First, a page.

3. 3. ISSN: 2278 – 1323 International Journal of Advanced Research in Computer Engineering & Technology (IJARCET) Volume 2, No 5, May 2013 1759 www.ijarcet.org peer even if the download has not been completed. The neighboring (subsets of pees) relationship is symmetric. Malicious peers are a fraction of the total peer population and can fully coordinate their activities. We aim at providing a best effort security system which provides high throughput and can also identify and remove malicious peers. We do not require that peers build trust relationships. However, we do assume that legitimate users will disconnect from peers that frequently supply them with corrupted content. C. Cryptographic Assumptions We assume that each peer P shares with source S a pair of keys 𝑃𝐾1 𝑝 , 𝑃𝐾2 𝑝 . We consider that there is a key distribution center (KDC) in our model which is a common tool for key distribution. If KDC is not available then shared keys can be established with the help of a public key infrastructure (PKI). Other approaches also assume the existence of a PKI [18], [23] or the existence of shared secret keys [10]. In general, the problem of establishing shared secret keys is a challenging problem of its own and is orthogonal to this work. IV. HASH GENERATION In [6], authors discussed how we can use homomorphic hash functions to validate encoded blocks. In the case of network coding, we need to verify random linear combination of blocks, which can be thought as weighted additions of all or of a subset of the blocks. A hash function h(.), maps a large input, which is a block of information, say b, to an output h(b) typically of much smaller size. We will be using scalars, vectors and matrices defined over modular subgroups of Z. All nodes in the network must agree on same hash parameters so that any two nodes independently hashing the same file F should arrive at exactly the same hash. All additions are assumed to be taken over Zq, and multiplications and exponentiations are assumed to be taken over Zp. A trusted party (source) globally generates a set of hash parameters G = (p, q, g), where p and q are two large random primes such that |p| = λp , |q| = λq and q|(p−1). The parameter g is a vector of m (number of “sub-blocks” per block). All nodes are required to agree on same value of λq and λp. The hash of the file F is simply the vector of the hash of each ki: H(F) = (h(k1), h(k2), … . , h(kn)) Where ki can be defined as h(ki) = gt kt,i mod p m t=1 Whenever a peer joins the system, it downloads from the source the hash of the file H(F) as well as the security parameters G. In [4] it is presented that how hash of an encoded block can be constructed by the hashes of the original blocks. Hence, it is possible to check whether a received encoded block and coefficient vector are indeed correct. V. COOPERATIVE SECURITY In previous section we have shown how homomorphic function can be used with network coding to verify blocks as they are received at each peer. It is also been proved by number of authors [14], [4], [5]. But such homomorphic hashing functions are computationally expensive. So to improve computational time and reduce cryptographic work, cooperative security measure is implemented in which blocks are verified in batches, which is possible due to the homomorphic property of the hashing functions. This solution was first proposed in [19] and then used in [11] to improve the performance of homomorphic hashes for erasure codes. Suppose we have a window of W encoded blocks to verify all together. Let W represents block, coefficient relation as ((𝑏1, 𝑐1) , … . (𝑏 𝑤 , 𝑐 𝑤 )), then resulting batched block 𝑏𝑟 = 𝑏𝑖 𝑊 𝑖=1 , with combined coefficient vector𝑐𝑟 = 𝑐𝑖 𝐿 𝑖=1 . The advantage of batching is that peers only need to check one 𝑏𝑟 block rather than individual blocks. Batching can decreases the computation time almost linearly with the size of window but it increases the risk of letting malicious packets propagate since packets are exchanges without being checked. The solution to this problem is presented in [11] where unverified blocks are isolated from window. One block is verified in the batch in involved in the coding process. The benefit of this solution is that all the packets are checked before they are forwarded to other peers. This in turn limits the possible scope of infection. To keep efficiency of system high, batching window need to be added to network coding process as soon as they are received. Cryptographic work at each node can be reduced by implementing cooperative security scheme where peers cooperate in checking malicious peers which is presented in [8]. Peers cooperate by informing affected peers when malicious block is found to protect them against pollution attack. By having a large number of nodes checking at every point in time, expensive homomorphic hashing can be applied less frequently without significantly weakening the resistance of the scheme to resource adversarial behavior. Now we will describe the details of how such cooperative security system works. We assume that Peers check blocks with probability P. Blocks that are error free are marked as safe, while blocks that have not yet been checked are kept in an insecure window. Blocks are checked in batches. The batch window is equal to the insecure window. Whenever a node verifies its insecure window, valid blocks are marked as S and the insecure window is reset. To ensure that valid blocks are back into the system as soon as possible, nodes use a mechanism based on binary batching trees to efficiently identify the malicious blocks [11]. Such batching trees work as follows. A node verifies all blocks in the insecure window using batching. If this test does
  4. 4. ISSN: 2278 – 1323 International Journal of Advanced Research in Computer Engineering & Technology (IJARCET) Volume 2, No 5, May 2013 All Rights Reserved © 2013 IJARCET 1760 not find any malicious block, then all packets are marked as safe. If the batch verification fails, then the insecure window is divided in two halves, which are then checked independently using batching. This process will continue recursively. Corrupted parts are again subdivided in two parts until the individual corrupted blocks are identified and discarded. VI. DETECTION SCHEME A. Implementation Our detection scheme uses MAC scheme which has homomorphic property. Our requirement is that any peer, who wants to upload any block should able to construct a valid MAC tag for that block, if it has valid MAC tags of the source blocks. Any of the homomorphic schemes proposed in [10], [15], and [23] can be used. We are using the SpaceMac scheme proposed in [15]. SpaceMac consists of a triplet of algorithms: Mac (generate a tag for any block under given key), Combine (generates tag for combination of blocks by linearly combining their tags) and Verify (verifies whether a tag is valid for a particular block under given key). The construction and proof of algorithms is given in [8]. Let tgi be the MAC tags of the source blocks, ki, generated using the Mac algorithms with key K. Assume that P wants to upload a legitimate block e to its peers. Since e is a legitimate block it belongs to source space. Let e = αitgi m i=1 , where αi ε Zq . Then Mac tag tg can be computed using Combine: tg= MacK(e). A MAC tag is an element of Zq, and the probability of faking a valid MAC tag without knowing the key is 1 q . To increase the security one can use either multiple tags or can increases the field size. The proper implementation and formulation is presented in [3]. B. Security Analysis Assume that Pa is the attacker who tries to make P1 accept a corrupted block CB. Pa may pick a small j1 such that Kj1 is already disclosed by the source and known to Pa, thus it can forge a valid tag of CB. This strategy fails because P1 will not accept CB if Kj1 is no longer a safe key. Pa may also pick a large value of j1, but this only delays the check by P1. Consequently, the only way Pa can make P1 accept CB is to forge a valid MAC tag of CB without knowing the key or using Combine (as CB does not belong to the source space). By the security guarantee of SpaceMac, the probability that Pa successfully make P1 accept a corrupted block is negligible. VII. IDENTIFICATION SCHEME A. Implementation In order to identify and eliminate malicious peers, we need a central authority who manages the peers in the network. In this work, we use S for this task. When a peer P1 detects a corrupted block uploaded by a peer Pa it reports this block to S. S will determine if the report is correct and inform every peer to put Pa into its blacklist. B. Security Analysis Assume that Pa is an attacker who uploads corrupted blocks to P1, and that P1 detects the attack and sends a report to S. Pa may strategically pick a small value of j2 such that by the time the report reaches S, S deems that the report invalid because the shared secret key between Pa and S used to generate the evidence tag of the corrupted block in the report is no longer safe. Since P1 drops any block that have such value of j2, this means all corrupted blocks sent by Pa with such values of j2 will be dropped even if they bypass the detection scheme. The only other option for Pa to void the report of P1 is to send along a bogus tag of the corrupted block. This, however, also results in P1 dropping corrupted blocks from Pa even if they bypass the detection scheme. Consequently, it is of Pa best interest to pick valid values for j2 as well as upload valid evidence tags. If so then Pa has no way to avoid the identification by S when its attack is detected. The probability of successful identification depends on the probability of successful detection of two corrupted blocks within the suspicious window. VIII. PERFORMANCE EVALUATION A. Communication Overhead 1. Detection scheme: The overhead of our detection scheme is dominated by the pre distribution of source tags and the online overhead of the tags of each block. Since each MAC tag is a symbol in Zq the overhead of this predistribution to each peer is l1Nm log2q bits. When uploading a block, a peer sends along l1 tags, thus the online overhead per block is l1 log2 q bits. For comparison, our overhead per generation is significantly smaller than that of [22]. In [22], the predistribution of hash values of blocks of a generation requires m log2 q bits. Since the homomorphic hash in [22] requires a large field size, 1024 bits, the overhead of the predistribution for a generation of size 128 is at least 16 KB. (The relative percentage overhead depends on the generation size in byte). 2. Identification scheme: The communication overhead of our locating scheme includes the tags carried by each packet, the reporting vectors sent by the nodes, and the announcement sent by the controller. The overhead is dominated by the online overhead of the evidence tags of each block. When uploading a block, a peer is required to send along l2 evidence tags, thus leading to an additional online overhead of l2 log2 q bits. Compared to the scheme in [20], our scheme achieves much higher security per byte. For instance, in order to achieve similar security as above, the scheme in [20] needs at least 22 bytes per block.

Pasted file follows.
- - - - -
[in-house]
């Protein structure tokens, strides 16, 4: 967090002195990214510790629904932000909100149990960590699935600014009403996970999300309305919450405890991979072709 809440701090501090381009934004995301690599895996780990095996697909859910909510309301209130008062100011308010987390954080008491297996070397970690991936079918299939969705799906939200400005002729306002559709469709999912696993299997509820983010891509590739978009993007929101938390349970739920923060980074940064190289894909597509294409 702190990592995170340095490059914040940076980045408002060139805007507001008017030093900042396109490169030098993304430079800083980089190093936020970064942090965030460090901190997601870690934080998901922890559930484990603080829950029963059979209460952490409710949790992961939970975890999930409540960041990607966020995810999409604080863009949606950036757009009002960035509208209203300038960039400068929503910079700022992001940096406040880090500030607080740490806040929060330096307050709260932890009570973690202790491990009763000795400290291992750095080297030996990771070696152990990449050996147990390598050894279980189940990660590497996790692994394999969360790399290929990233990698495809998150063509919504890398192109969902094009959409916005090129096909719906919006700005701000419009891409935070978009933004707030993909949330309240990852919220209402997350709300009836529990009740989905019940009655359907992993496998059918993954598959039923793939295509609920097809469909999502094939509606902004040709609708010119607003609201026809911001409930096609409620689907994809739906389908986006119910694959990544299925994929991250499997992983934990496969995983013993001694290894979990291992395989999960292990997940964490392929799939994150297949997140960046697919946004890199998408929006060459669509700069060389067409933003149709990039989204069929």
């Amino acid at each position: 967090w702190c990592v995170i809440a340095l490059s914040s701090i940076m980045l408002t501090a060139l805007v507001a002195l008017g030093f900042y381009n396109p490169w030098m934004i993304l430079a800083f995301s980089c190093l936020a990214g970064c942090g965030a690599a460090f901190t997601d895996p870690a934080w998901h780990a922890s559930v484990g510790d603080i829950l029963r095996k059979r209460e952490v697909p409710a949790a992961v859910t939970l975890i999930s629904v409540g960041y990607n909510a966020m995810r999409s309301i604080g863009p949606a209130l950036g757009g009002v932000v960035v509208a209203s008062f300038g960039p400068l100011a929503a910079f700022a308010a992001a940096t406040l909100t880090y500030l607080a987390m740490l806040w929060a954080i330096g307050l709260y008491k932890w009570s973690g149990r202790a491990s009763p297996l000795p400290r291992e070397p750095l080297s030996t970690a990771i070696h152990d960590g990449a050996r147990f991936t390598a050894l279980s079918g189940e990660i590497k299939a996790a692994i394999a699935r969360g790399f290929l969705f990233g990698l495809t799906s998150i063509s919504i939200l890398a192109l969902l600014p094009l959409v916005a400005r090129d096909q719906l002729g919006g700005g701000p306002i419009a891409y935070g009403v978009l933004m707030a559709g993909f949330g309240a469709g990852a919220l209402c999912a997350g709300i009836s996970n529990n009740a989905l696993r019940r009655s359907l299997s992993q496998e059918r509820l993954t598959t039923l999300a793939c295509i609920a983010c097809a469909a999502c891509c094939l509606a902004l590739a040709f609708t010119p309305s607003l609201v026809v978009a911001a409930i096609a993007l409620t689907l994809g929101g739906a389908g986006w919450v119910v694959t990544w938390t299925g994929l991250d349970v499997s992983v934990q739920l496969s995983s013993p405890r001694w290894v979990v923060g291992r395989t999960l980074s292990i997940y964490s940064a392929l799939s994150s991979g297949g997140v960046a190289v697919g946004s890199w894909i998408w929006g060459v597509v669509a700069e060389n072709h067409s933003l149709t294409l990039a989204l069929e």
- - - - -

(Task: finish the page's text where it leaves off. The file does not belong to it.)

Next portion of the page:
5. 5. ISSN: 2278 – 1323 International Journal of Advanced Research in Computer Engineering & Technology (IJARCET) Volume 2, No 5, May 2013 1761 www.ijarcet.org B Computation Overhead Computational cost of the Mac and Verify algorithms dominate the Combine algorithm because the identification and detection overhead per block is l1 and l2 runs of Mac and Verify. The detection scheme for a packet include verify the integrity using Verify algorithm, generate verification tag for outgoing packet using Combine and computing the helper tag for outgoing packet using Mac algorithm. Source node needs to compute the end-to-end tag using the Mac algorithm and the receiver node needs to verify it by performing another Verify algorithm. For comparison, our computation overhead per block is more than two orders of magnitude less than those of the schemes that use homomorphic hashes or signatures. These schemes perform expensive modular exponentiations, which incur hundred of milliseconds delay per block even when run on a modern PC. IX. CONCLUSION In this paper, we introduce a complete cooperative defense mechanism for P2P network coding based systems. Our defense mechanism decrease the computational times and simultaneously provides both in-network detection and precise attacker identification for P2P systems. Our detection and identification schemes have very low communication and computation overhead, significantly less than other state-of-the-art schemes. REFERENCES [1] R. Ahlswede, N. Cai, S.-Y. R. Li, and R. W. Yeung, "Network information flow," IEEE Trans. on Iriformation Theory, vol. 46, no. 4, pp. 1204--1216, Jul. 2000. [2] D. Lun, M. Medard, R. Koetter, and M. Effros, "Further results on coding for reliable communication over packet networks;' in Proc. Of IEEE International Symposium on Information Theory, Sept. 2005. [3] Y. Wu, P. A. Chou, and S.-Y. Kung, "Minimum-energy multicast in mobile ad hoc networks using network coding," IEEE Trans. On Communications, vol. 54, no. 11, Nov. 2005. [4] Y. Zhu, B. Li, J. Guo, ”Multicast with network coding in application layer overlay networks”, IEEE JSAC on Rencent Advances in Service Overlay Networks, Vol. 22, no. 1, pp. 107- 120, Jan. 2004. [5] D. Petrovic, K. Ramchandran, and J. Rabaey, “Overcoming Untuned Radios in Wireless Networks with Network Coding”, IEEE Trans. on Information Theory, vol. 52, no. 6, pp. 2649-2657, Jun. 2006. [6] C. Gkantsidis and P. Rodriguez,”Network Coding for Large Scale File Distribution”, in Proc. of IEEE INFOCOM, Mar. 2005. [7] P. Felber, and E.W. Biersack. “Self-scaling Networks for Content Distribution”, In Proceedings of the International Workshop on Self-* Properties in Complex Information Systems (Self-*), Italy, 2004 [8] C. Gkantsidis, and P. Rodriguez. “Network Coding for Large Scale Content Distribution”, In IEEE/Infocom, 2005. [9] T. Ho, R. Koetter, M. Medard, D. Karger, and M. Effros, “The Benefits of Coding over Routing in a Randomized Setting”, ISIT, Yokohama, Japan, 2003. [10] S. Agrawal and D. Boneh, “Homomorphic MACs : MAC-Based Integrity for Network Coding,” in ACNS’09. [11] M. N. Krohn, M. J. Freedman, and D. Mazieres, “On-the-Fly Verification of Rateless Erasure Codes for Efficient Content Distribution,” in SP’04. [12] D. Boneh, D. Freeman, J. Katz, and B. Waters, “Signing a Linear Subspace : Signature Schemes for Network Coding,” in PKC’09. [13] F. Zhao, T. Kalkert, M. Medard, and K. J. Han, “Content Distribution with Network Coding,” in ISIT’07. [14] D. Charles, K. Jain, and K. Lauter, “Signatures for network coding,” in Info Sciences and Systems, vol. 1, no. 1, 2006. [15] A. Le and A. Markopoulou, “Cooperative Defense Against Pollution Attacks in Network Coding Using SpaceMac,” in Technical Report. [Online]. Available: http://arxiv.org/abs/1102.3504 [16] Anh Le and Athina Markopoulou“TESLA-Based Defense Against Pollution Attacks in P2P Systems with Network Coding” , IEEE, 2011 [17] E. Kehdi and B. Li, “Null Keys : Limiting Malicious Attacks Via Null Space Properties of Network Coding,” in IEEE INFOCOM 2009, Rio de Janeiro, Brazil, pp. 1224–1232. [18] P. Zhang, Y. Jiang, C. Lin, H. Yao, A. Wasef, and X. S. Shen, “Padding for Orthogonality : Efficient Subspace Authentication for Network Coding,” in INFOCOM’11. [19] M. Bellare, J. A. Garay, and T. Rabin, “Fast batch verification for modular exponentiation and digital signatures”, Advances in Cryptology, 1998. [20] Q. Wang, L. Vu, K. Nahrstedt, and H. Khurana, “Identifying Malicious Nodes in Network-Coding- Based Peer-to-Peer Streaming Networks,” in Mini INFOCOM’10. [21] M. Jafarisiavoshani, C. Fragouli, and S. Diggavi, “On Locating Byzantine Attackers,” in Proc. NetCod 2008, Hong Kong, China, pp. 1–6. [22] C. Gkantsidis and P. R. Rodriguez, “Cooperative Security for Network Coding File Distribution,” in INFOCOM’06. [23] Y. Li, H. Yao, M. Chen, S. Jaggi, and A. Rosen, “RIPPLE Authentication for Network Coding,” in INFOCOM’10. AUTHORS Dr Siddaraju is Professor and HOD of CSE Department in Dr Ambedkar Institute of Technology, Bangalore, India. He has 16 years of teaching experience. His areas of interests are Computer Networks, Neural Networks, WSN, etc. He has various National and International publications and conferences. Chitresha Mehta is pursuing her M.Tech in Computer Science from Dr Ambedkar Institute of Technology, Bangalore. She is undergoing her training under the guidance of Dr Siddaraju. Her current research interest includes Computer Networks, Digital Image Processing, WSN, ect.